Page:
Seth swallowed past the lump in his throat that he knew was his heart. “Your blood work came back. About your HIV test.” He said softly. Chris stopped in his tracks, holding a shirt clenched in his fist. Slowly, he turned around to see tears welling in Seth’s eyes. “Something you want to tell me?” he asked in a voice barely above a whisper.
“Seth,” Chris murmured, closing his eyes. His heart sank. This was what he was trying to avoid, hurting his husband. Because he never wanted to do that in the first place. Ever. “Seth, please. I can explain it.”
“How?” he said, voice cracking. “How can you explain this?”
“Who is it? Do I know him?”
“You owe me that much, Chris!” he cried, the tears streaming down his face. Chris watched, helpless, wanting to comfort him but knowing that he could not. Even if he knew how, Seth would not want him to come anywhere closer.
“Please…” he whispered. “They didn’t mean anything, Seth, I swear to you.”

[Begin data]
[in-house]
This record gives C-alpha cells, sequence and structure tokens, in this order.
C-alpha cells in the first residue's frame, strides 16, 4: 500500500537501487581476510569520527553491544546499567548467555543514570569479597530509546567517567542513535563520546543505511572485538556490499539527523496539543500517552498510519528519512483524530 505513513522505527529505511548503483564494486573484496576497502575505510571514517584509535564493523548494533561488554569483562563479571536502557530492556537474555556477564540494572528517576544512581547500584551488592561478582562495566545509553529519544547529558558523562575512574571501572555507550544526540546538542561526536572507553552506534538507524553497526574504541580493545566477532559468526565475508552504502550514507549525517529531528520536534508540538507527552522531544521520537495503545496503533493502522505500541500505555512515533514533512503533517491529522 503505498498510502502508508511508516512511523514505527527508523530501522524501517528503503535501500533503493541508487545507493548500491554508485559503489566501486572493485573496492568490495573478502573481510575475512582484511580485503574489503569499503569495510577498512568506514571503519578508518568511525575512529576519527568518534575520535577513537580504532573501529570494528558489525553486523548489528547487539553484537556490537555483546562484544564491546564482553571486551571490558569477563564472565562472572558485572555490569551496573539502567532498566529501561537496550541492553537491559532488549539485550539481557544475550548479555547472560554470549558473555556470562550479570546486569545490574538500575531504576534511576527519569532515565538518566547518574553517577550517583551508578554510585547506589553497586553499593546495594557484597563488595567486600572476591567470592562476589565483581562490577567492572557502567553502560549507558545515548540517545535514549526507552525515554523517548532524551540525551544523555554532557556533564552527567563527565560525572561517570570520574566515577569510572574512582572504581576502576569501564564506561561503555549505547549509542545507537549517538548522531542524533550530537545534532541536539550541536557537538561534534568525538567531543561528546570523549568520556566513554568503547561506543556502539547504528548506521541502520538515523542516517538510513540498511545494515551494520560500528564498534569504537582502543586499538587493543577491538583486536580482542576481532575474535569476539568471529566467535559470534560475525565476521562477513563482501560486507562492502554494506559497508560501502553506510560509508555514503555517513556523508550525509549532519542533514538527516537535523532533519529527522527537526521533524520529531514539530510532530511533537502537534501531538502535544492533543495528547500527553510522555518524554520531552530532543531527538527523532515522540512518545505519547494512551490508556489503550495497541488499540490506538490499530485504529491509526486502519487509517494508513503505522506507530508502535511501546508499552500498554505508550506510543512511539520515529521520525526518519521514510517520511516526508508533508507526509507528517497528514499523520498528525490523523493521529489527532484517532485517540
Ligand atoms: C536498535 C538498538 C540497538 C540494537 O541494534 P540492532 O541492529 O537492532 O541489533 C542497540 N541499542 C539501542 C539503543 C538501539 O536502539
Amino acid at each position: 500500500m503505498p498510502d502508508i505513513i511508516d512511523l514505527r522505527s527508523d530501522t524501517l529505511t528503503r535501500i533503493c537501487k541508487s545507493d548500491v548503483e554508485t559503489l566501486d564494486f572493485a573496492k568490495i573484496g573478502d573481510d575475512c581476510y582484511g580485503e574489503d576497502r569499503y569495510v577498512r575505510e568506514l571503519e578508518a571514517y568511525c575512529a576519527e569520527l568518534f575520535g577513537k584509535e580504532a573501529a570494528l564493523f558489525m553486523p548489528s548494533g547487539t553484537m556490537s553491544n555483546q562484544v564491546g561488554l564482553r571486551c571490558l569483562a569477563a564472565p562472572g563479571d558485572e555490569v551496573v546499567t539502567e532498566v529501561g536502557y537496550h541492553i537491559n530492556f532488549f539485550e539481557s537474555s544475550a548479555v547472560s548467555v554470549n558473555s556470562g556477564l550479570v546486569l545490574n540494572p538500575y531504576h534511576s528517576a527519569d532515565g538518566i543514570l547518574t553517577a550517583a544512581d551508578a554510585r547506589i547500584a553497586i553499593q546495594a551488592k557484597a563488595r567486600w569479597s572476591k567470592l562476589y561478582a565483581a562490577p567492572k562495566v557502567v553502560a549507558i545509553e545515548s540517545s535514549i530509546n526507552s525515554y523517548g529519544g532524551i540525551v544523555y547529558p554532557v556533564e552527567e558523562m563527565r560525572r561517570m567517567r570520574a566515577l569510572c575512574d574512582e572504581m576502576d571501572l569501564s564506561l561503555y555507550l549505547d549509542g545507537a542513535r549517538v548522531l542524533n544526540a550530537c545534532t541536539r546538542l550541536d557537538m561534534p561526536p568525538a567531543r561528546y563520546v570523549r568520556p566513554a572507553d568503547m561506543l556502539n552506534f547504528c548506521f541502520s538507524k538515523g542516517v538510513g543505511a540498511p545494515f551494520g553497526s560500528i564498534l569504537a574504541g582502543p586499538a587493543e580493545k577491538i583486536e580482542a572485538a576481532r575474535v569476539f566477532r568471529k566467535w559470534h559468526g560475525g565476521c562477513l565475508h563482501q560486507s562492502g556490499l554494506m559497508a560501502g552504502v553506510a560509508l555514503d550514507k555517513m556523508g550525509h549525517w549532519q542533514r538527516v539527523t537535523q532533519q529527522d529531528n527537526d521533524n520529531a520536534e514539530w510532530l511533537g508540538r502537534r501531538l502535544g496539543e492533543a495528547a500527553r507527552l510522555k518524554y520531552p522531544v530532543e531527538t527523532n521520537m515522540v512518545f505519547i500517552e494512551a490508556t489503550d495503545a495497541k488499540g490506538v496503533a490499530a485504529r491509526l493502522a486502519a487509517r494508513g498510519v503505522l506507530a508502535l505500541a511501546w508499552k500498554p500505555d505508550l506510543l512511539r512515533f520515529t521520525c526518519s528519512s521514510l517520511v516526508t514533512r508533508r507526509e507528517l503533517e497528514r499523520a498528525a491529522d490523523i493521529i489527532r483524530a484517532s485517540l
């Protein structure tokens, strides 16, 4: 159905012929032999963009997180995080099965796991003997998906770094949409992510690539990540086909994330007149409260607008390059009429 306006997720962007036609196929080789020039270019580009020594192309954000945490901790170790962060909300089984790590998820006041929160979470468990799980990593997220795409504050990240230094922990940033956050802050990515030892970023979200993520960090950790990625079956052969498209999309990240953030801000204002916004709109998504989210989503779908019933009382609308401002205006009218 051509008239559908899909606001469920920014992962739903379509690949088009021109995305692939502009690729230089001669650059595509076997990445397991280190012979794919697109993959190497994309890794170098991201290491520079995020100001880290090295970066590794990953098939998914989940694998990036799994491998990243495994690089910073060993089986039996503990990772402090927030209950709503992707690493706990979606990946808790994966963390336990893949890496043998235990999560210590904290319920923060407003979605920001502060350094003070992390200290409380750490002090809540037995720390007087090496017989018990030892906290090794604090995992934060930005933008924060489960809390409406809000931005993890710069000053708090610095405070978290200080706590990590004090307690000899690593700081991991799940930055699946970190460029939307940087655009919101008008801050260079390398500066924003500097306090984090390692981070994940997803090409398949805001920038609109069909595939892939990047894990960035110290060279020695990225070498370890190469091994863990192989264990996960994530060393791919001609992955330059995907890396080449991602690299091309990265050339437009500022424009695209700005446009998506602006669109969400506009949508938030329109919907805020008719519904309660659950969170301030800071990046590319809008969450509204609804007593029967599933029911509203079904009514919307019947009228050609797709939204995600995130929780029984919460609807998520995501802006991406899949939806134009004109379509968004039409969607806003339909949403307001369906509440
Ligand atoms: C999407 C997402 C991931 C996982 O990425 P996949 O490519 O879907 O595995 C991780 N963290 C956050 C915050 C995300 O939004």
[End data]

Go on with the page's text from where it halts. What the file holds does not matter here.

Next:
“They?!” Seth gasped, eyes widening, more tears cascading down his cheeks. “How many is ‘they,’ Chris?” he breathed.
Chris was sure that every drop of blood had left his body with how numb he felt. Seth was shaking, his arms folded around his chest as if to hold himself together. In twenty odd years or so, Chris had never seen his husband this vulnerable.
“I…I don’t know.” He answered finally, watching Seth blanch. “Seth, please, I’m sorry.” He tried. “I’m so sorry, please believe me. I was going to tell you.”
“Yeah, when?!” Seth nearly yelled.
“I was going to tell you,” he said again, softer.
Without warning, Seth yanked a suitcase from under the bed and strode to the closet, ripping clothes from their hangers. With his back to Chris, there was no denying that he was sobbing, still shaking, horrified. “W-what are you doing?” Chris asked suddenly, panicked.
“What do you think?” Seth whispered through his crying. He grabbed essentials from the bathroom and stuffed everything inside the suitcase.
“No!” Chris cried. “Please, Seth, please don’t go!” he begged, watching as Seth zipped the suitcase shut. He turned back to face Chris, shaking his head.
Without saying another word, he exited the room.
“Seth!” Chris shouted down the hallway. “Things are going to be different now, I promise.”